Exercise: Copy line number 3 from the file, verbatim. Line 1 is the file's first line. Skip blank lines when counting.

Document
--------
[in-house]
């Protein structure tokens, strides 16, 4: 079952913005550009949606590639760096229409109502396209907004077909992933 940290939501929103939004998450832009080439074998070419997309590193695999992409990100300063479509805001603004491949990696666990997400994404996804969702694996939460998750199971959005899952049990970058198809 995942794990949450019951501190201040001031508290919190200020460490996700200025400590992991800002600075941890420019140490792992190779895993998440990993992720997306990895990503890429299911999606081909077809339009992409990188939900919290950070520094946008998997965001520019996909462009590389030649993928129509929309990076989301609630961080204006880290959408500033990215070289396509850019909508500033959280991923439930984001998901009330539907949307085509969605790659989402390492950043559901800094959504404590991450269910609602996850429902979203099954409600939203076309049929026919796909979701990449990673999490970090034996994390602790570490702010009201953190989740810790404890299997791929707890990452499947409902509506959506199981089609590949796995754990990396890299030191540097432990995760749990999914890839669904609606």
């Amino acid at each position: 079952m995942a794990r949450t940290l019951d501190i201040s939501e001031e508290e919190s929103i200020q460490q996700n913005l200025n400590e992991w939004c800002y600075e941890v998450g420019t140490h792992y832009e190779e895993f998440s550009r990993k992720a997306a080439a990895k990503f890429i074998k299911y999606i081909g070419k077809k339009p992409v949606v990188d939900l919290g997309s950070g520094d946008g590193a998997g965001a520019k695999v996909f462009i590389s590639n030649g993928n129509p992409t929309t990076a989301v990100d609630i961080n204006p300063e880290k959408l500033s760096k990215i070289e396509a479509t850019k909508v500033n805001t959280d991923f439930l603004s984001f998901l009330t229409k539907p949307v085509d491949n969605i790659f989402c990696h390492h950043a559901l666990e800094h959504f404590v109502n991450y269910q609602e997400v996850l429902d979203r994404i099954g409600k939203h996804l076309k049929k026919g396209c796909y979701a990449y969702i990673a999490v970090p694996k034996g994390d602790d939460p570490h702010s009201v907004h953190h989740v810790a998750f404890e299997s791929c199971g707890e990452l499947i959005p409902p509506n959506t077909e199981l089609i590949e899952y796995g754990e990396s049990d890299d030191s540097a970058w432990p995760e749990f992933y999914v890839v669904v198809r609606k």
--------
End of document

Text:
């Amino acid at each position: 079952m995942a794990r949450t940290l019951d501190i201040s939501e001031e508290e919190s929103i200020q460490q996700n913005l200025n400590e992991w939004c800002y600075e941890v998450g420019t140490h792992y832009e190779e895993f998440s550009r990993k992720a997306a080439a990895k990503f890429i074998k299911y999606i081909g070419k077809k339009p992409v949606v990188d939900l919290g997309s950070g520094d946008g590193a998997g965001a520019k695999v996909f462009i590389s590639n030649g993928n129509p992409t929309t990076a989301v990100d609630i961080n204006p300063e880290k959408l500033s760096k990215i070289e396509a479509t850019k909508v500033n805001t959280d991923f439930l603004s984001f998901l009330t229409k539907p949307v085509d491949n969605i790659f989402c990696h390492h950043a559901l666990e800094h959504f404590v109502n991450y269910q609602e997400v996850l429902d979203r994404i099954g409600k939203h996804l076309k049929k026919g396209c796909y979701a990449y969702i990673a999490v970090p694996k034996g994390d602790d939460p570490h702010s009201v907004h953190h989740v810790a998750f404890e299997s791929c199971g707890e990452l499947i959005p409902p509506n959506t077909e199981l089609i590949e899952y796995g754990e990396s049990d890299d030191s540097a970058w432990p995760e749990f992933y999914v890839v669904v198809r609606k």